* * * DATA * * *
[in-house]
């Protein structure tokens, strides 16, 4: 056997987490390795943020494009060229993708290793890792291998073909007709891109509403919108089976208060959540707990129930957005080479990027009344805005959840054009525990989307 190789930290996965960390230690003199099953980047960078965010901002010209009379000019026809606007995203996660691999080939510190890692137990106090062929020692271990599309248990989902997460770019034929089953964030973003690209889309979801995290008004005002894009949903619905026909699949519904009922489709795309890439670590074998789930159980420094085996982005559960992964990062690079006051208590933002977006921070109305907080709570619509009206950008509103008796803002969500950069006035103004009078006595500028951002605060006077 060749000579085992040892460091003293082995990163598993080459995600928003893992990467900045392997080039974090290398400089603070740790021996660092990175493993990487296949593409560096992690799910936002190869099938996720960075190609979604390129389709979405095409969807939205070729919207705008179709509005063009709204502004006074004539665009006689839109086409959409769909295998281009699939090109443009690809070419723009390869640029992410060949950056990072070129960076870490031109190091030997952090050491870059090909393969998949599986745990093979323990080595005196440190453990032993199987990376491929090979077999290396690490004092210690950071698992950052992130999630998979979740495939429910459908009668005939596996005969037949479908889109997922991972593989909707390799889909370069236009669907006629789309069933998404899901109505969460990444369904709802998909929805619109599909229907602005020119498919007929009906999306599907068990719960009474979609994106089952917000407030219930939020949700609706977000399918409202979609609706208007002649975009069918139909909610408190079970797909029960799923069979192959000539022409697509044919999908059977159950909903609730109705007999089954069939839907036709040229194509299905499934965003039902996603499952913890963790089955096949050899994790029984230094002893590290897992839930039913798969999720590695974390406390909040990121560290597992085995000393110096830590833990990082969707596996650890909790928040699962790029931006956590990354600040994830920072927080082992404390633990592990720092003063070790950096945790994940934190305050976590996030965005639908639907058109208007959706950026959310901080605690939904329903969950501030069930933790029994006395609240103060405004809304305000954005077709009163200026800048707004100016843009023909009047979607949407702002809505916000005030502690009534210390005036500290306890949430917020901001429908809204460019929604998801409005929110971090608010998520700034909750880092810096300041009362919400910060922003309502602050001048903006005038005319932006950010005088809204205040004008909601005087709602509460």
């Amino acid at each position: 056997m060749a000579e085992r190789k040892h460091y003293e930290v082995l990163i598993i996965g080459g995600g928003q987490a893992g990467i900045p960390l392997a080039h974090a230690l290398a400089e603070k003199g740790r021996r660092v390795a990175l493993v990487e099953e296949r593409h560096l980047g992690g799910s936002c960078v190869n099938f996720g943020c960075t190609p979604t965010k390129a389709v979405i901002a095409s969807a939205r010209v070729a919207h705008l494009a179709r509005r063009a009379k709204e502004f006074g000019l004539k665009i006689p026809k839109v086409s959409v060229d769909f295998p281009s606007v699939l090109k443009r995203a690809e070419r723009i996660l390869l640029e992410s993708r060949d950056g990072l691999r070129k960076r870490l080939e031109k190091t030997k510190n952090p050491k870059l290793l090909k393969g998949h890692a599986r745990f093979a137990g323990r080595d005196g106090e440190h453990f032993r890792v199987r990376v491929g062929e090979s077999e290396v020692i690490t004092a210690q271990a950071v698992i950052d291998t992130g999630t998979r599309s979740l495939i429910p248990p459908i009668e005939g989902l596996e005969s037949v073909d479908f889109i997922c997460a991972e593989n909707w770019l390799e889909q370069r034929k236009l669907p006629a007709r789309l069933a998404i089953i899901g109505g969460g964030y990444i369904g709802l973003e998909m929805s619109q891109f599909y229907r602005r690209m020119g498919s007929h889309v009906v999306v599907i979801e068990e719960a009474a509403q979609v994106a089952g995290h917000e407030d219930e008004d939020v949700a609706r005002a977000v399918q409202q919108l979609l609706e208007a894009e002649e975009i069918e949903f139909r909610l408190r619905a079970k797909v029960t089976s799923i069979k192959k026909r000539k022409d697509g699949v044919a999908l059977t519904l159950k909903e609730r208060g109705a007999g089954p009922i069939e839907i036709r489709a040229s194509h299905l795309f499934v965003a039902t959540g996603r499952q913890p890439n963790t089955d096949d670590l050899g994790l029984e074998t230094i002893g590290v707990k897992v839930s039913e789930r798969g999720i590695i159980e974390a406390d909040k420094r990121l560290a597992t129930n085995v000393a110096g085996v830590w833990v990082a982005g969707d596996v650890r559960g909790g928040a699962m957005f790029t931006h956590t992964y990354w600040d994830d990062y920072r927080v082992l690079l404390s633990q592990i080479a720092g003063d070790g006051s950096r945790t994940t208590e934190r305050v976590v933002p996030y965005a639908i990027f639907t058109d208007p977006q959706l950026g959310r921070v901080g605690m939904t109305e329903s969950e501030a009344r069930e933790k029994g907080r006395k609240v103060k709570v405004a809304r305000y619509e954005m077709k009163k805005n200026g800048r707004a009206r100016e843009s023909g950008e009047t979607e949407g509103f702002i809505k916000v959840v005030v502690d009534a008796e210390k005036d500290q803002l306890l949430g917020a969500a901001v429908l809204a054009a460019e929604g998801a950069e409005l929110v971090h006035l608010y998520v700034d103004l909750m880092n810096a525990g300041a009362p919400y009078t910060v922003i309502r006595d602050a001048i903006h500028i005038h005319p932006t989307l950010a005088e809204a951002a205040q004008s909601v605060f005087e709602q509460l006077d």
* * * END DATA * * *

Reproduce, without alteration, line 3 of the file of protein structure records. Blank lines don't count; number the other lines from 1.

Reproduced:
């Amino acid at each position: 056997m060749a000579e085992r190789k040892h460091y003293e930290v082995l990163i598993i996965g080459g995600g928003q987490a893992g990467i900045p960390l392997a080039h974090a230690l290398a400089e603070k003199g740790r021996r660092v390795a990175l493993v990487e099953e296949r593409h560096l980047g992690g799910s936002c960078v190869n099938f996720g943020c960075t190609p979604t965010k390129a389709v979405i901002a095409s969807a939205r010209v070729a919207h705008l494009a179709r509005r063009a009379k709204e502004f006074g000019l004539k665009i006689p026809k839109v086409s959409v060229d769909f295998p281009s606007v699939l090109k443009r995203a690809e070419r723009i996660l390869l640029e992410s993708r060949d950056g990072l691999r070129k960076r870490l080939e031109k190091t030997k510190n952090p050491k870059l290793l090909k393969g998949h890692a599986r745990f093979a137990g323990r080595d005196g106090e440190h453990f032993r890792v199987r990376v491929g062929e090979s077999e290396v020692i690490t004092a210690q271990a950071v698992i950052d291998t992130g999630t998979r599309s979740l495939i429910p248990p459908i009668e005939g989902l596996e005969s037949v073909d479908f889109i997922c997460a991972e593989n909707w770019l390799e889909q370069r034929k236009l669907p006629a007709r789309l069933a998404i089953i899901g109505g969460g964030y990444i369904g709802l973003e998909m929805s619109q891109f599909y229907r602005r690209m020119g498919s007929h889309v009906v999306v599907i979801e068990e719960a009474a509403q979609v994106a089952g995290h917000e407030d219930e008004d939020v949700a609706r005002a977000v399918q409202q919108l979609l609706e208007a894009e002649e975009i069918e949903f139909r909610l408190r619905a079970k797909v029960t089976s799923i069979k192959k026909r000539k022409d697509g699949v044919a999908l059977t519904l159950k909903e609730r208060g109705a007999g089954p009922i069939e839907i036709r489709a040229s194509h299905l795309f499934v965003a039902t959540g996603r499952q913890p890439n963790t089955d096949d670590l050899g994790l029984e074998t230094i002893g590290v707990k897992v839930s039913e789930r798969g999720i590695i159980e974390a406390d909040k420094r990121l560290a597992t129930n085995v000393a110096g085996v830590w833990v990082a982005g969707d596996v650890r559960g909790g928040a699962m957005f790029t931006h956590t992964y990354w600040d994830d990062y920072r927080v082992l690079l404390s633990q592990i080479a720092g003063d070790g006051s950096r945790t994940t208590e934190r305050v976590v933002p996030y965005a639908i990027f639907t058109d208007p977006q959706l950026g959310r921070v901080g605690m939904t109305e329903s969950e501030a009344r069930e933790k029994g907080r006395k609240v103060k709570v405004a809304r305000y619509e954005m077709k009163k805005n200026g800048r707004a009206r100016e843009s023909g950008e009047t979607e949407g509103f702002i809505k916000v959840v005030v502690d009534a008796e210390k005036d500290q803002l306890l949430g917020a969500a901001v429908l809204a054009a460019e929604g998801a950069e409005l929110v971090h006035l608010y998520v700034d103004l909750m880092n810096a525990g300041a009362p919400y009078t910060v922003i309502r006595d602050a001048i903006h500028i005038h005319p932006t989307l950010a005088e809204a951002a205040q004008s909601v605060f005087e709602q509460l006077d």